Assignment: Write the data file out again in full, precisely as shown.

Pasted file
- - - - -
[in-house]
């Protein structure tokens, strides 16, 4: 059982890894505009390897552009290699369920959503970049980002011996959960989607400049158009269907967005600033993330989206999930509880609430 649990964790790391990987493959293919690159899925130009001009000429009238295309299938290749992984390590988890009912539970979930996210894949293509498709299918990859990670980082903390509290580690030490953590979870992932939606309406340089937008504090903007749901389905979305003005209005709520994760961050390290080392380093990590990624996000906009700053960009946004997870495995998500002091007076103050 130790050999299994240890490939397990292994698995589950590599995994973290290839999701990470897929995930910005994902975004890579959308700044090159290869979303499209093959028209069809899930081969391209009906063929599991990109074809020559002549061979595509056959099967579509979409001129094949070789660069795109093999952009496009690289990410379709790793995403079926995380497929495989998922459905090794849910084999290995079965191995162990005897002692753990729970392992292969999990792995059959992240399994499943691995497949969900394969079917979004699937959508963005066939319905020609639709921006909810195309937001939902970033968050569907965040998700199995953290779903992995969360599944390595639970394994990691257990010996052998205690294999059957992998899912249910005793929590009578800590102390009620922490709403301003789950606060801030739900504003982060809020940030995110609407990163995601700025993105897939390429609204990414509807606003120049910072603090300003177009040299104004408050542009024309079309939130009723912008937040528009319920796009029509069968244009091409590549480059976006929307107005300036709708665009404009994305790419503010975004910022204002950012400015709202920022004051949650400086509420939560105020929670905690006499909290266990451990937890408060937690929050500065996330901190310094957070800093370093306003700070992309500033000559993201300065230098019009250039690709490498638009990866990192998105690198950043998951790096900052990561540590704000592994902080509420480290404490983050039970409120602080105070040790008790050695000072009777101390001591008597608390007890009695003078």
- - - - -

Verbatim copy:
[in-house]
């Protein structure tokens, strides 16, 4: 059982890894505009390897552009290699369920959503970049980002011996959960989607400049158009269907967005600033993330989206999930509880609430 649990964790790391990987493959293919690159899925130009001009000429009238295309299938290749992984390590988890009912539970979930996210894949293509498709299918990859990670980082903390509290580690030490953590979870992932939606309406340089937008504090903007749901389905979305003005209005709520994760961050390290080392380093990590990624996000906009700053960009946004997870495995998500002091007076103050 130790050999299994240890490939397990292994698995589950590599995994973290290839999701990470897929995930910005994902975004890579959308700044090159290869979303499209093959028209069809899930081969391209009906063929599991990109074809020559002549061979595509056959099967579509979409001129094949070789660069795109093999952009496009690289990410379709790793995403079926995380497929495989998922459905090794849910084999290995079965191995162990005897002692753990729970392992292969999990792995059959992240399994499943691995497949969900394969079917979004699937959508963005066939319905020609639709921006909810195309937001939902970033968050569907965040998700199995953290779903992995969360599944390595639970394994990691257990010996052998205690294999059957992998899912249910005793929590009578800590102390009620922490709403301003789950606060801030739900504003982060809020940030995110609407990163995601700025993105897939390429609204990414509807606003120049910072603090300003177009040299104004408050542009024309079309939130009723912008937040528009319920796009029509069968244009091409590549480059976006929307107005300036709708665009404009994305790419503010975004910022204002950012400015709202920022004051949650400086509420939560105020929670905690006499909290266990451990937890408060937690929050500065996330901190310094957070800093370093306003700070992309500033000559993201300065230098019009250039690709490498638009990866990192998105690198950043998951790096900052990561540590704000592994902080509420480290404490983050039970409120602080105070040790008790050695000072009777101390001591008597608390007890009695003078």